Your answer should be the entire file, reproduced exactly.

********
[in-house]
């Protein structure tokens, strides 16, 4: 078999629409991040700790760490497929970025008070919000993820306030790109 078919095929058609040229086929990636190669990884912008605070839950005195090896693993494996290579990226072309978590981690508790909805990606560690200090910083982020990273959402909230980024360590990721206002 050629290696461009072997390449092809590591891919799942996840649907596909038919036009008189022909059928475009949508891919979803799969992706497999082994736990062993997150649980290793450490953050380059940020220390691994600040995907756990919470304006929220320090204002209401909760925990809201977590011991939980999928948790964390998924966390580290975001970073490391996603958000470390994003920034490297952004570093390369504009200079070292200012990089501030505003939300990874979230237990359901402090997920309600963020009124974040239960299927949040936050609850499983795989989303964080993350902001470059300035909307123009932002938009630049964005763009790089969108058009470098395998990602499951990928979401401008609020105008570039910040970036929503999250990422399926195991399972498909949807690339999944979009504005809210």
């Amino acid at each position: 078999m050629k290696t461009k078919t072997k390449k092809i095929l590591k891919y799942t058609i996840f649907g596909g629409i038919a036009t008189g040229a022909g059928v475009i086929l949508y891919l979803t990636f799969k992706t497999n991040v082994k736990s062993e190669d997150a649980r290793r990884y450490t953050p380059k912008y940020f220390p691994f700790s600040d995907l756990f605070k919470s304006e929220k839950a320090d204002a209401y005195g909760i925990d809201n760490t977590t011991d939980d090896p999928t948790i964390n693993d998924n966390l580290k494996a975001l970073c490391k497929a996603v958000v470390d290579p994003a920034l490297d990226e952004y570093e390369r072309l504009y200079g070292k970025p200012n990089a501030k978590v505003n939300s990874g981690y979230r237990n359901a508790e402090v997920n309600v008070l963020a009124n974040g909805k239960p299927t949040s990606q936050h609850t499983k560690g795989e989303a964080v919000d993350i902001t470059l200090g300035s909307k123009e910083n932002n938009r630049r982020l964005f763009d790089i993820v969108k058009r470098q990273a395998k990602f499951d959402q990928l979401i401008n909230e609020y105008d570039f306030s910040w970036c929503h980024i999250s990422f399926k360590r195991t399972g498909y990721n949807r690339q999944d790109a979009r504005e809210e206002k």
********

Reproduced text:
[in-house]
């Protein structure tokens, strides 16, 4: 078999629409991040700790760490497929970025008070919000993820306030790109 078919095929058609040229086929990636190669990884912008605070839950005195090896693993494996290579990226072309978590981690508790909805990606560690200090910083982020990273959402909230980024360590990721206002 050629290696461009072997390449092809590591891919799942996840649907596909038919036009008189022909059928475009949508891919979803799969992706497999082994736990062993997150649980290793450490953050380059940020220390691994600040995907756990919470304006929220320090204002209401909760925990809201977590011991939980999928948790964390998924966390580290975001970073490391996603958000470390994003920034490297952004570093390369504009200079070292200012990089501030505003939300990874979230237990359901402090997920309600963020009124974040239960299927949040936050609850499983795989989303964080993350902001470059300035909307123009932002938009630049964005763009790089969108058009470098395998990602499951990928979401401008609020105008570039910040970036929503999250990422399926195991399972498909949807690339999944979009504005809210």
């Amino acid at each position: 078999m050629k290696t461009k078919t072997k390449k092809i095929l590591k891919y799942t058609i996840f649907g596909g629409i038919a036009t008189g040229a022909g059928v475009i086929l949508y891919l979803t990636f799969k992706t497999n991040v082994k736990s062993e190669d997150a649980r290793r990884y450490t953050p380059k912008y940020f220390p691994f700790s600040d995907l756990f605070k919470s304006e929220k839950a320090d204002a209401y005195g909760i925990d809201n760490t977590t011991d939980d090896p999928t948790i964390n693993d998924n966390l580290k494996a975001l970073c490391k497929a996603v958000v470390d290579p994003a920034l490297d990226e952004y570093e390369r072309l504009y200079g070292k970025p200012n990089a501030k978590v505003n939300s990874g981690y979230r237990n359901a508790e402090v997920n309600v008070l963020a009124n974040g909805k239960p299927t949040s990606q936050h609850t499983k560690g795989e989303a964080v919000d993350i902001t470059l200090g300035s909307k123009e910083n932002n938009r630049r982020l964005f763009d790089i993820v969108k058009r470098q990273a395998k990602f499951d959402q990928l979401i401008n909230e609020y105008d570039f306030s910040w970036c929503h980024i999250s990422f399926k360590r195991t399972g498909y990721n949807r690339q999944d790109a979009r504005e809210e206002k």